Sanelli
Sanelli

Some of my worst days lately have been the ones where I thought driving across town was a good idea.

And so, I’ve decided to sell my car.

The early days of Uber and Lyft were less expensive than a cab, certainly, but now that we have the share option, I can no longer justify owning a car. I’m not preaching the gospel of not owning a car; if I believed that, I’d have sold mine years ago.

I haven’t downloaded Wingz. I’ve been meaning to, but I’m satisfied.

Imagine: Satisfaction.

Brand loyalty is one part of life I really do miss.

One friend says that I’m more cut out for public transit.

“But I’m from Seattle,” he said.

“But Seattle is the most forward-thinking city about transportation,” I said.

I don’t remember much else about that conversation, just that the real differences between us (New York vs. Seattle) were highlighted in the collection of odd-shaped mirrors above the bar at Tavolata, where they’ve been brought to light before. Last time, he kidded that my apartment reminds him of a bento box.

More than once I’ve left that restaurant thinking that I am smart enough to know that there are some friendships worth putting up with the occasional slight. And there are ones that are not. Luckily, he backs off when he sees the look on my face, so I’ve not had to draw the line.

Granted, I live in Belltown, where parking is more of an issue. But the fact that I can ride to dance rehearsal on Capitol Hill for under $5 if I’m willing to share feels like a gift.

It is a gift.

“Thank you!” I cried the first time I tapped the share option, as though I’d just unwrapped one. And since I’d been hoping for a miracle ever since my bus stop was moved to Third Avenue, I felt like I’d received a miracle, too.

One problem I foresee, because I work in Everett once a month, is dreading the long bus ride. Bottom line is that looking out the window still sounds better than driving I-5, where every lane change is an ordeal. The moment I have to make my way over to the exit lane always turns me into a complete bitch.

Although I like to say that frayed nerves and using profanity has never made me crash into an oncoming car.

Oh, sure, I also ride the bus. But forced proximity on a bus feels like the greatest downside. I don’t know why there is such a difference. I wonder about this a lot.

On the bus I had to learn to deflect many of the forced-upon-me exchanges. And I know this sounds prejudice, bias, or whatever, but my imagination, which is seldom politically correct, thinks “3-D” describes her bus-riding days: Detached, disheartened, dismal.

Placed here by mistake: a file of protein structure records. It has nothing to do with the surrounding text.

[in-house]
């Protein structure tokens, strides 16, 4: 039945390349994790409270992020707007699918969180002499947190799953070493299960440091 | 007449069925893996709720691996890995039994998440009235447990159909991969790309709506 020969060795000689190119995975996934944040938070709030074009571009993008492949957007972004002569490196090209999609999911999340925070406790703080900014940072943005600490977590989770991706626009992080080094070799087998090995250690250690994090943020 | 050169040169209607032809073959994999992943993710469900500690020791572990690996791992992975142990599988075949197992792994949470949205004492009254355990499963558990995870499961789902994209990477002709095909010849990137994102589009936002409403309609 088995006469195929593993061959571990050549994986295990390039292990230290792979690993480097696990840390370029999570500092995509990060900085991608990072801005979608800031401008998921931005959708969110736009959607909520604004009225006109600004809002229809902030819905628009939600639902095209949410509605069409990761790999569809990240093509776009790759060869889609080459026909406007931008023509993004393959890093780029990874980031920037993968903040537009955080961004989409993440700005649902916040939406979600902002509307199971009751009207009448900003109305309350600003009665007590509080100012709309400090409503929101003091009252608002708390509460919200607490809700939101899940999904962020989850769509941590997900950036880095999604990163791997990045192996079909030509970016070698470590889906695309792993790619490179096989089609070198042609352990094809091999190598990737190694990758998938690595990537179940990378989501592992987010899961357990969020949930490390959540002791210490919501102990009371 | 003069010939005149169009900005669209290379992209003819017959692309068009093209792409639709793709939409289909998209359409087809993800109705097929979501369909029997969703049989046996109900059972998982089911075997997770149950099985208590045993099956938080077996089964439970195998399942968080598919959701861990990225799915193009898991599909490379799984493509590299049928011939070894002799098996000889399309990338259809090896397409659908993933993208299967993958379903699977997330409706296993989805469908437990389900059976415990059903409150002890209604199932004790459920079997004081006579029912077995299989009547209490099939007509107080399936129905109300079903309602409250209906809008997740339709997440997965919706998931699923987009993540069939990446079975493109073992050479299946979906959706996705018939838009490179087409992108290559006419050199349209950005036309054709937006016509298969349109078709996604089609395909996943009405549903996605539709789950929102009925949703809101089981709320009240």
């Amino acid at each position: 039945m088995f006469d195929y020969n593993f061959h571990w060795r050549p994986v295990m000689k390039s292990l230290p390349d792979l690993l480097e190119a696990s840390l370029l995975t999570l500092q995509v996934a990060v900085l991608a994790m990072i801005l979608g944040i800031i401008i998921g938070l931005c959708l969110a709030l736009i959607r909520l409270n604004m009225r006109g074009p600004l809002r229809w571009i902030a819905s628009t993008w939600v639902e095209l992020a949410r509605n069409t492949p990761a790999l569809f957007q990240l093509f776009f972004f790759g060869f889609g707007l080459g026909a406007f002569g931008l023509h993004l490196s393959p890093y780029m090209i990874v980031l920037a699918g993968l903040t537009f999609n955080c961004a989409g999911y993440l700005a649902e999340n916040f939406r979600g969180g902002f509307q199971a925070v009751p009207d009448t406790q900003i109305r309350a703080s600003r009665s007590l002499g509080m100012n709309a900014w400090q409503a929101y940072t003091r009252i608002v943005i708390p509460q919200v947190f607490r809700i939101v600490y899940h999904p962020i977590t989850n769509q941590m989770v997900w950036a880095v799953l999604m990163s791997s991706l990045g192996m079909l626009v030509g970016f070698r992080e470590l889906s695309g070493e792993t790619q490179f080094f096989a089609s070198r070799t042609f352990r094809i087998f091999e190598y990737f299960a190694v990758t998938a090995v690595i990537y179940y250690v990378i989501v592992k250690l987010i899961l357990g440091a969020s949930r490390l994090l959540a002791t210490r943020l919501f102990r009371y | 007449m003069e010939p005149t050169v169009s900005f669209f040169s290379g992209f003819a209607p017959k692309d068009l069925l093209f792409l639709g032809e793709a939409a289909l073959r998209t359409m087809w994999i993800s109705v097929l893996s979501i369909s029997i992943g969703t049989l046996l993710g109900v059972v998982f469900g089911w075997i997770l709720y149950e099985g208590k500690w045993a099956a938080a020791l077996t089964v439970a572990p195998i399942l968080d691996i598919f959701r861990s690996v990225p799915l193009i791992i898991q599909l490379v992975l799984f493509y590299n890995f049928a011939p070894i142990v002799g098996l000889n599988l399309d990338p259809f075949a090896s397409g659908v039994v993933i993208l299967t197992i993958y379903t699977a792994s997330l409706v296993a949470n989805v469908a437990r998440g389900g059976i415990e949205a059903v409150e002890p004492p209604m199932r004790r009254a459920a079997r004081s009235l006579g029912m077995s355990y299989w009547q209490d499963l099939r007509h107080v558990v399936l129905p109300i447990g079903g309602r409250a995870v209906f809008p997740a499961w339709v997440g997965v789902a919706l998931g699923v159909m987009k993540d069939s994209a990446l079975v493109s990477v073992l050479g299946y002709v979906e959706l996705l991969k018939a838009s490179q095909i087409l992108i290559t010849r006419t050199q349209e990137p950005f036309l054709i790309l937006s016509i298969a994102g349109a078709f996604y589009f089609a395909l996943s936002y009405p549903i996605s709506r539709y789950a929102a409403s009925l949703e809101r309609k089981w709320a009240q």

In contrast, many of my Lyft drivers have been surprisingly enlightening. My last was from Afghanistan. He wanted to know all about Velocity, the dance studio he was taking me to, because he loves to dance. He wasn’t allowed to under the Taliban. He had a regal presence, with brown hair and eyes, and a white dress shirt. I wore workout sweats. But the rider we picked up was so covered with dog hair and what looked like dog slobber that this put a lid on my feeling frumpy.

He was nice though.

So we got to talking. It’s not hard to break through. It’s like airplane chumminess, except we share the same city and have more in common. But it’s our differences I find compelling. I rarely leave my ride in a deeper state of ignorance.

Our driver said he was grateful to be in this country.

“I wish Americans had just helped us more, not invaded.”

Once he cleared that up, we talked about other things. Like the last mass shooting. Sadly, I don’t even remember which one. He said — I’m paraphrasing, but only slightly — he had so many rounds, that crazy shooter! He shot and shot! I really don’t think our forefathers had an AK-47 in mind when they thought about the right to bear arms. I don’t think they ever meant that.

What really got me was the way he said, “our” forefathers. I mean, every time our government pisses me off lately, I’m more than happy to call myself an Italian again.

Not every ride is as interesting.

One driver picked me up at the Faultleroy Ferry, and for the entire drive I was on the receiving end of a nonsensical monologue. Before driving off, he thanked me for the great conversation. “Is that what that was?” I said. And slammed the door.

Yet, all of these people make me get up from my desk and look out the window at the street beneath my fifth-floor window. And I think, that driver, in his grey Toyota Prius, who is he?

Mary Lou Sanelli is an author, speaker and dance teacher who lives in Belltown. Her forthcoming novel, “The Star Struck Dance Studio (of Yucca Springs)” will be published in September 2019 (Chatwin Books). For more information about her and her work, visit www.marylousanelli.com.